June 1, 2012

EASY PROJECT You Can Do Tomorrow: Flip Cityscape

My students were so excited to see that they could combine their pictures
to make a huge cityscape!
Had to take a picture of their "discover"!
This project works as quick lesson 1/2 hour lesson or combine this book for a full hour class and added literacy connection. Either way it is sure to engage your students, teach them about cityscapes and keep supplies to a minimum so you can focus on instruction.

This was my favorite book in third grade. I remember the first time I saw the illustrations in our library class, I was mesmerized.

Twenty-three years later, browsing the children's section of the library, I ran across this book again. I knew had to use it in one of my lessons, one of my THIRD GRADE lessons. If you've been following the blog, then you might remember, I was not a reader as a child, so the fact that a book had an impact on me was a big deal (now I am reading The Hunger Games and books for my Graduate work so I guess I can call myself "a reader!") Reading this book to the third graders brought me back. They were just as engaged as I hoped they would be!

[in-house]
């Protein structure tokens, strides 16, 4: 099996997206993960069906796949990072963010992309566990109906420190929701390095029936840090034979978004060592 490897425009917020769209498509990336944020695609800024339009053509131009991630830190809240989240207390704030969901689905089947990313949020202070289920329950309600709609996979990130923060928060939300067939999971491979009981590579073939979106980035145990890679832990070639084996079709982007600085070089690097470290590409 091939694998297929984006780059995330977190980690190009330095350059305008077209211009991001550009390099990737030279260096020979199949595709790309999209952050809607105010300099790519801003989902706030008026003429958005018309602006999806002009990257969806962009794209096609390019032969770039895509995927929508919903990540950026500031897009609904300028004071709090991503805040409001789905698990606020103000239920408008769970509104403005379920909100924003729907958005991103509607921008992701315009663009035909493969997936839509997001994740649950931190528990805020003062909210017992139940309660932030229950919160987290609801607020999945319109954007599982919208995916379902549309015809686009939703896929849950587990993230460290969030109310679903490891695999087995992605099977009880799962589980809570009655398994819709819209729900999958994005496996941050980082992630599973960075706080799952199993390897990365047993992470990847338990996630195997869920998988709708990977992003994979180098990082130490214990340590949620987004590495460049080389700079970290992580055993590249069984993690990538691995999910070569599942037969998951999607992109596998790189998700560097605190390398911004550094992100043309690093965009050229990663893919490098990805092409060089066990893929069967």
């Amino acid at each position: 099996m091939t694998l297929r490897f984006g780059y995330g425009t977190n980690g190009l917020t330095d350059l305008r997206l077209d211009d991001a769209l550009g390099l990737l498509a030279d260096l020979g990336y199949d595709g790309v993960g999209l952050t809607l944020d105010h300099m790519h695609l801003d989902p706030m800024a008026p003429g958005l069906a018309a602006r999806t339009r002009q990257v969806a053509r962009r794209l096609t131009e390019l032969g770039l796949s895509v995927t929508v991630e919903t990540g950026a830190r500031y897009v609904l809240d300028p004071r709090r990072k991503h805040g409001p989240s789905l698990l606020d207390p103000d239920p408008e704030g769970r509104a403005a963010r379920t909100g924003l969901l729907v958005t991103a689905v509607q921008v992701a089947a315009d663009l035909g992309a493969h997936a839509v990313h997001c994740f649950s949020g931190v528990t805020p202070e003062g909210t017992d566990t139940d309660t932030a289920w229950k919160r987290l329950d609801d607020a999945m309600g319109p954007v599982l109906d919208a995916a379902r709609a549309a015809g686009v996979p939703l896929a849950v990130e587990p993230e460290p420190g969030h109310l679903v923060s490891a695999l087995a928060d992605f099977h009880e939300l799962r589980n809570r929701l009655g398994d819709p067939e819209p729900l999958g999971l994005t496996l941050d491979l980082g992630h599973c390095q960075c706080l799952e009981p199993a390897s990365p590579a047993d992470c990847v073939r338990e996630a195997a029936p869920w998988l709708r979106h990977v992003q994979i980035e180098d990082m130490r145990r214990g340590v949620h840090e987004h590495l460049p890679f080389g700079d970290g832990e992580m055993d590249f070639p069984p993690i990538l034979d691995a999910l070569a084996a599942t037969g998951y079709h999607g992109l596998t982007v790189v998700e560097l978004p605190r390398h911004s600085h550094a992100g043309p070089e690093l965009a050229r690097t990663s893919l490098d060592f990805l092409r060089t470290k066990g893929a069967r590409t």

ROUND TRIP is a book that you read from front to back, then turn it around and read it from back to front!

We created our own cityscapes inspired by Ann Jonas' black and white illustrations in Round Trip.

First, we used horizontal and vertical lines to create a cityscape. We cut out skyscrapers. We saved BOTH sides of the paper (no paper wasted) and flipped the top to become another set of buildings. Using the black and white theme from the story, students created architectural details for their skyscrapers and a night sky for their cityscape. This was an EASY PROJECT and engaging.

Here are some of proud artists work.

I have so many more to show you! Some from my higher level classes have amazing architectural details. But these are the most spirited and show the energy of the kids who made them! I share this with you because every single student enjoyed making their cityscape AND who knows you might need a sub lesson for the arsenal!


J.ham said...

fI love that book. What excellent work done by your kiddos. They have a great teacher!

Anonymous said...

Thank you so much for posting about this book! I used to L-O-V-E this book when I was a little bean. I think I checked it out of the library at least eight times as an elementary/middle schooler. I will definitely be adding it to my wishlist and hopefully can find a chance to incorporate it into a lesson next year. Kudos!